Rabbi Simcha Ullman, mashpia of The Zone’s senior division, is a driven man. He knows that those few weeks at The Zone represent a once-in-a-lifetime chance: a chance to reach campers’ hearts and minds, and to show these young boys that the paths of Torah are darchei noam. With each camper, it’s all about finding the key that will unlock the soul to emes and to frumkeit.
One logical way forward is the natural desire of campers to look up to and emulate the staff. The staff illustrate for campers in real time that living a Torah lifestyle is not only possible, but desirable. Through their counselors and division heads, the campers can see that living a Torah life is about investing every act with meaning and kedushah. The boys at The Zone are young, but they sense the difference between just getting through the daily grind of life unscathed and living a life that impacts on the world for good.
Each “Zoniac” gets a set of tefillin for the duration of camp. The boys are instructed regarding the meaning and use of their camp tefillin. They start each day of camp with them. They see the staff laying tefillin and also how they store their tefillin with love and care in bags embroidered with their names.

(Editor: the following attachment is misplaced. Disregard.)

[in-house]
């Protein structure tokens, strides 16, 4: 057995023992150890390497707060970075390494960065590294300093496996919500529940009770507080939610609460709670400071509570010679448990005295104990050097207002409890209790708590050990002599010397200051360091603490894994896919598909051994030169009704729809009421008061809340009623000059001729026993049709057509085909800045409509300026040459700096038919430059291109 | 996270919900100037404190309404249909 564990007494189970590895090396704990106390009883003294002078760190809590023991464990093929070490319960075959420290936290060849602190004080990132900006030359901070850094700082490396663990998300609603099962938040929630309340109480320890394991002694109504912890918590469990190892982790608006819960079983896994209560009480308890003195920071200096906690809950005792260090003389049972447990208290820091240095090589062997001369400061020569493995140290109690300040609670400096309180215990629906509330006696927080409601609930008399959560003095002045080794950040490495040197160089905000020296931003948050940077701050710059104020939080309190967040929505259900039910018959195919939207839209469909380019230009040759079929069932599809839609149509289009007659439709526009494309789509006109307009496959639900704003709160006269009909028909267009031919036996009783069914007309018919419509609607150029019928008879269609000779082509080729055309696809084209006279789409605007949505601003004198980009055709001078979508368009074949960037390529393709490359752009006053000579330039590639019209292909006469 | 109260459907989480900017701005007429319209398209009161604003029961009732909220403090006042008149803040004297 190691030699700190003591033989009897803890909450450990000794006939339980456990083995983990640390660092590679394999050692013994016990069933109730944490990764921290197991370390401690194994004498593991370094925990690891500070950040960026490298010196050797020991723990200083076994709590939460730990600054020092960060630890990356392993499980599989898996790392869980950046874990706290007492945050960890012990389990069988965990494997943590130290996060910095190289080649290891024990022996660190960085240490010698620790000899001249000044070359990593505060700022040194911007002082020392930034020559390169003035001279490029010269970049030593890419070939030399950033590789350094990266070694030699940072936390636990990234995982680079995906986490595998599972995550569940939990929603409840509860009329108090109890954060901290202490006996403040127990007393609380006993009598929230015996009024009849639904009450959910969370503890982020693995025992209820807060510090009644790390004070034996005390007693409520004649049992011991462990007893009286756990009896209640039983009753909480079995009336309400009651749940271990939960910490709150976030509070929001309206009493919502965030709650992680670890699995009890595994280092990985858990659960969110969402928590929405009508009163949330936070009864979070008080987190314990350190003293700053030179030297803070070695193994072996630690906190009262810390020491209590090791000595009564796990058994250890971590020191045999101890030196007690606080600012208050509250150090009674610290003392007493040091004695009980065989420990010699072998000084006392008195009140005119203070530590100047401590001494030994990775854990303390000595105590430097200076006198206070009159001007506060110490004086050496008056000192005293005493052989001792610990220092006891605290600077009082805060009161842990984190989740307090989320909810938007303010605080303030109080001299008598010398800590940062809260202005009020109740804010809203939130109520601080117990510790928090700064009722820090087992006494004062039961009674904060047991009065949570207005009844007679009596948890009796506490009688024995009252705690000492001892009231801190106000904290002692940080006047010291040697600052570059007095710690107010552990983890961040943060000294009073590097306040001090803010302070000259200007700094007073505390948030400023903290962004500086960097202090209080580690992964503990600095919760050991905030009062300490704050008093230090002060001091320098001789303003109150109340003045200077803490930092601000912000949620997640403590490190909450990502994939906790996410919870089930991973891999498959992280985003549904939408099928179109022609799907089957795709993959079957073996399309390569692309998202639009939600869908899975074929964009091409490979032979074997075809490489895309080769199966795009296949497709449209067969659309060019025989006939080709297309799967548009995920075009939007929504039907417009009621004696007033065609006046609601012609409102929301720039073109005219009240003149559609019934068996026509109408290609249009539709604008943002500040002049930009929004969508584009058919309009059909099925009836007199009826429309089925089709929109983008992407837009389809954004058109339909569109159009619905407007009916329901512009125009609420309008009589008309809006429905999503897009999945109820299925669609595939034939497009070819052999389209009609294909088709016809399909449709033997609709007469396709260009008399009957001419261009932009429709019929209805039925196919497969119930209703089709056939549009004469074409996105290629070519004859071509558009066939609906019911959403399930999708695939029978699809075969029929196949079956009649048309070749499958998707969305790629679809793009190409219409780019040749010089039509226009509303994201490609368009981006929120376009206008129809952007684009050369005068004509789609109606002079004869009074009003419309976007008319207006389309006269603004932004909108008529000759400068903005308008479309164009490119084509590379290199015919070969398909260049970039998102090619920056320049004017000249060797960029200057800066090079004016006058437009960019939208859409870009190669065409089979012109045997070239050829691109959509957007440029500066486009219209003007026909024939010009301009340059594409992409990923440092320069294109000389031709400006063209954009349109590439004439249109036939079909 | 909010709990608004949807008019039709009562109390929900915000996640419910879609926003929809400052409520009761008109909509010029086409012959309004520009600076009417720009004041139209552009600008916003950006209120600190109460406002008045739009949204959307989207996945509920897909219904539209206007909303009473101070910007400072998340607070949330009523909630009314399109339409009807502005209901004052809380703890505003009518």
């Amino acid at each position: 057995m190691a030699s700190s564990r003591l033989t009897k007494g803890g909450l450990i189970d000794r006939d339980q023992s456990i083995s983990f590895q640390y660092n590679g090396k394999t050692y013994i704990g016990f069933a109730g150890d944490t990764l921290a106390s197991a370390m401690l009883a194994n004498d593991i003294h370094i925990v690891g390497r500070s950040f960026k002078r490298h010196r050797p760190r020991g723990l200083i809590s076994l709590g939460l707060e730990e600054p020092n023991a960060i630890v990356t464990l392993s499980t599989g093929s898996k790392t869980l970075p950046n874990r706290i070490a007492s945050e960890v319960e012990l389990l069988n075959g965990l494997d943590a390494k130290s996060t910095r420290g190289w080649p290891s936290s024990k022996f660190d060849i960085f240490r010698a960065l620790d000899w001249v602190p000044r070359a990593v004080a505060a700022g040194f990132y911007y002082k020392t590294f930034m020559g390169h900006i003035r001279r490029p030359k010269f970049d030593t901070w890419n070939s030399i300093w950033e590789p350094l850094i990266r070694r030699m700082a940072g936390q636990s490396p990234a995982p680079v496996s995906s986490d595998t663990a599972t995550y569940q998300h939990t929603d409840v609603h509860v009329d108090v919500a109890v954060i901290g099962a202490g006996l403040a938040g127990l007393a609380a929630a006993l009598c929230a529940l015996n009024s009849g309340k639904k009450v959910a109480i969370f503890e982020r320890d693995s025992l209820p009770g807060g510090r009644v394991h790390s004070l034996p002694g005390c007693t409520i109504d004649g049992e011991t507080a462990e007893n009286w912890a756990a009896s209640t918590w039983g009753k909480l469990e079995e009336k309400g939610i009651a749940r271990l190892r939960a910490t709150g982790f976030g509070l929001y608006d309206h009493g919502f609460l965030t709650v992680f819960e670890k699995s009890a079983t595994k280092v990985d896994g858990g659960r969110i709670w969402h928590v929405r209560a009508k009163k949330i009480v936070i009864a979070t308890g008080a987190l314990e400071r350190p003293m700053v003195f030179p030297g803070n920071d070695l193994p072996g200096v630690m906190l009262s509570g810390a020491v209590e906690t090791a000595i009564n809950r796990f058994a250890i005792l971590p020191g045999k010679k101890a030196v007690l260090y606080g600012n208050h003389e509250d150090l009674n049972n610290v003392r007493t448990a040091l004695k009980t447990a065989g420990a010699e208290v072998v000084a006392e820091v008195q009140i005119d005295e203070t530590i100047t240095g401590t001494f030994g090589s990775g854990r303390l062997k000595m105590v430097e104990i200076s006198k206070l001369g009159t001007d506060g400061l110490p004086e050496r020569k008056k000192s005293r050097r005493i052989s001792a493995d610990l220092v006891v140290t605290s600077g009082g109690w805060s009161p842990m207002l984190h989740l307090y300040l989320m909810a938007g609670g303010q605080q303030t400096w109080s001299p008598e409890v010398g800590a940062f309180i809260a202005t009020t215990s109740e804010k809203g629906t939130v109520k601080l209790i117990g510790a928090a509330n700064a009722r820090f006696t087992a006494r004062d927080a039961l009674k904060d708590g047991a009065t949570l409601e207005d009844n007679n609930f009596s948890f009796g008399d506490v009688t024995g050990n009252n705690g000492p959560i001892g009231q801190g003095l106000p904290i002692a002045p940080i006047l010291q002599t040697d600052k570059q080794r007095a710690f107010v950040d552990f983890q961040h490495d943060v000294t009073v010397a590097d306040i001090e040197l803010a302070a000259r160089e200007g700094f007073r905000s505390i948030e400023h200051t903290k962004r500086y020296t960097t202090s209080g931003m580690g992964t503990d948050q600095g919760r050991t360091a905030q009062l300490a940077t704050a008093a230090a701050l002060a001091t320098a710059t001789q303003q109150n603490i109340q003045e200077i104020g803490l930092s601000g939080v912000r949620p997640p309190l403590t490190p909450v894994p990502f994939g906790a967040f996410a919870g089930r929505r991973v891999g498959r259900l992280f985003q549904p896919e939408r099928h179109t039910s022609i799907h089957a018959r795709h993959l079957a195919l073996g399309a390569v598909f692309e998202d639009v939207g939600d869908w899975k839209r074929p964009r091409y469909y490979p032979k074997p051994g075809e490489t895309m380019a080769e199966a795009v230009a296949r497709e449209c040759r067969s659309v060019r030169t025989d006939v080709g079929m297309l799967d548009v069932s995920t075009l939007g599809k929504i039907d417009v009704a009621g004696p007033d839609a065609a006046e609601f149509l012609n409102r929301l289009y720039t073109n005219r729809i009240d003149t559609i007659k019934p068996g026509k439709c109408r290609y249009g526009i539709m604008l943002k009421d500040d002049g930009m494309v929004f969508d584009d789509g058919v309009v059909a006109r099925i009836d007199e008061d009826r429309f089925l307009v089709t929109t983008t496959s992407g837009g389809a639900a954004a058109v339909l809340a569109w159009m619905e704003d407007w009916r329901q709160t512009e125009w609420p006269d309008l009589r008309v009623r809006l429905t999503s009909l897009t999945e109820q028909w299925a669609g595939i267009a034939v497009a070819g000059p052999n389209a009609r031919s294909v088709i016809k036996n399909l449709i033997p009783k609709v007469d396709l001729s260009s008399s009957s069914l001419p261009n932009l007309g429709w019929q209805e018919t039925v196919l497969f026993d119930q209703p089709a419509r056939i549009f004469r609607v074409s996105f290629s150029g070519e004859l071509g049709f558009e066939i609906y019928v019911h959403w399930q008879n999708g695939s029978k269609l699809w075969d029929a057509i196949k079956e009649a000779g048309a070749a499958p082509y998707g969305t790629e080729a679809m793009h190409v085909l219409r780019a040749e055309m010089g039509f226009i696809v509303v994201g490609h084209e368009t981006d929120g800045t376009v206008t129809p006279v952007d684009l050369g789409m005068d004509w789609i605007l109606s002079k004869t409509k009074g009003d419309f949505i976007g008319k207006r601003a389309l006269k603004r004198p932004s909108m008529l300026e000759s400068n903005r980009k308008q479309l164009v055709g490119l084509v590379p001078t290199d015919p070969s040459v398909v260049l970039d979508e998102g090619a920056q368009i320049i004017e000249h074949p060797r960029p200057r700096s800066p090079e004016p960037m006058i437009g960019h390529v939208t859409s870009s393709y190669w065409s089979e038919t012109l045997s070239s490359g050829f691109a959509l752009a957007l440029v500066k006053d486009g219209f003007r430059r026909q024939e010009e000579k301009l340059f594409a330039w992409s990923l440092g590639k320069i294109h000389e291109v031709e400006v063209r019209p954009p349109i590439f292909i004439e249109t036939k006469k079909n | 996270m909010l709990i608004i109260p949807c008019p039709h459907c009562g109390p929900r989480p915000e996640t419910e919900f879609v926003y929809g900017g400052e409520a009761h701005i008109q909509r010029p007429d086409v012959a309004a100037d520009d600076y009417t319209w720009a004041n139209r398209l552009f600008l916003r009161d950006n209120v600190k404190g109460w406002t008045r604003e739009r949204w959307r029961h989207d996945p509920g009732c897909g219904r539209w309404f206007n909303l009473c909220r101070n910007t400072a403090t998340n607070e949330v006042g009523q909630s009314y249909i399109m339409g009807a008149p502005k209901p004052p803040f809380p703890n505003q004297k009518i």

Rabbi Ullman has found that the tefillin are a measure by which he can see the progress of the campers. As the end of camp draws near, he asks the boys to hand in their camp tefillin.
Some of the boys return their tefillin easily, as if it’s no big deal. But Rabbi Ullman looks for the others. The boys who look crestfallen. The ones who plead with their eyes, “B-b-but you can’t take them away. How will I daven now that I’m leaving The Zone? How will I lay tefillin without tefillin? I need them. I need my tefillin.”
These are the boys he watches for, the boys he hopes to see. It’s these campers to whom Rabbi Ullman will say, “You can keep them. You’ve passed the test.”
Of course, The Zone experience doesn’t end with camp. The counselors stay in touch. The campers still have their Torah Mates to learn with over the phone. Some still have learning and fun at Chill Zone each Motzoei Shabbos.
As for Rabbi Ullman, he stays in touch with the boys’ parents. He wants to know if the boys are still putting on tefillin. And if they are, and they’re still laying tefillin by Chanukah, they can expect to receive from him a new velvet tefillin bag, embroidered with their own names – bags just like those of The Zone staff members, to keep the memory of that incredible, kedushah-filled summer, the exemplar of a Torah lifestyle, alive in their hearts forever.